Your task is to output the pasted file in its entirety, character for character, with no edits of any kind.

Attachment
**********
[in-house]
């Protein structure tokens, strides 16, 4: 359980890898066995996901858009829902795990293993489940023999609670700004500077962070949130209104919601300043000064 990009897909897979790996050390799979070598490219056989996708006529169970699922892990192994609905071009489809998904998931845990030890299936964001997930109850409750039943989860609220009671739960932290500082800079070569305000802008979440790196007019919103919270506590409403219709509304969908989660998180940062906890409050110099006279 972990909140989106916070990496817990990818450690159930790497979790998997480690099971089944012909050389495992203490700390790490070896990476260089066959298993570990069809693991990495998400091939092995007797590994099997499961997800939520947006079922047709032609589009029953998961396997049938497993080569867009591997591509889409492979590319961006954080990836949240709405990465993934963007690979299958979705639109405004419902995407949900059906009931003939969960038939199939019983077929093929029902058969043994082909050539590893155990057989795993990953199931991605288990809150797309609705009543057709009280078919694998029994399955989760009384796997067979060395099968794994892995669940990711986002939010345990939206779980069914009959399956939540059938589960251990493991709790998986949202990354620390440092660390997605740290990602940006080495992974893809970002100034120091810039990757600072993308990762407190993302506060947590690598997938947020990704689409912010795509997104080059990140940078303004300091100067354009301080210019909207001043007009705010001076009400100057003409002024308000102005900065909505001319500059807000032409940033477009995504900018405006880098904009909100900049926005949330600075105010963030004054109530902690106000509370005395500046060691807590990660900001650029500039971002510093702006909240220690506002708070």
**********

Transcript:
[in-house]
């Protein structure tokens, strides 16, 4: 359980890898066995996901858009829902795990293993489940023999609670700004500077962070949130209104919601300043000064 990009897909897979790996050390799979070598490219056989996708006529169970699922892990192994609905071009489809998904998931845990030890299936964001997930109850409750039943989860609220009671739960932290500082800079070569305000802008979440790196007019919103919270506590409403219709509304969908989660998180940062906890409050110099006279 972990909140989106916070990496817990990818450690159930790497979790998997480690099971089944012909050389495992203490700390790490070896990476260089066959298993570990069809693991990495998400091939092995007797590994099997499961997800939520947006079922047709032609589009029953998961396997049938497993080569867009591997591509889409492979590319961006954080990836949240709405990465993934963007690979299958979705639109405004419902995407949900059906009931003939969960038939199939019983077929093929029902058969043994082909050539590893155990057989795993990953199931991605288990809150797309609705009543057709009280078919694998029994399955989760009384796997067979060395099968794994892995669940990711986002939010345990939206779980069914009959399956939540059938589960251990493991709790998986949202990354620390440092660390997605740290990602940006080495992974893809970002100034120091810039990757600072993308990762407190993302506060947590690598997938947020990704689409912010795509997104080059990140940078303004300091100067354009301080210019909207001043007009705010001076009400100057003409002024308000102005900065909505001319500059807000032409940033477009995504900018405006880098904009909100900049926005949330600075105010963030004054109530902690106000509370005395500046060691807590990660900001650029500039971002510093702006909240220690506002708070």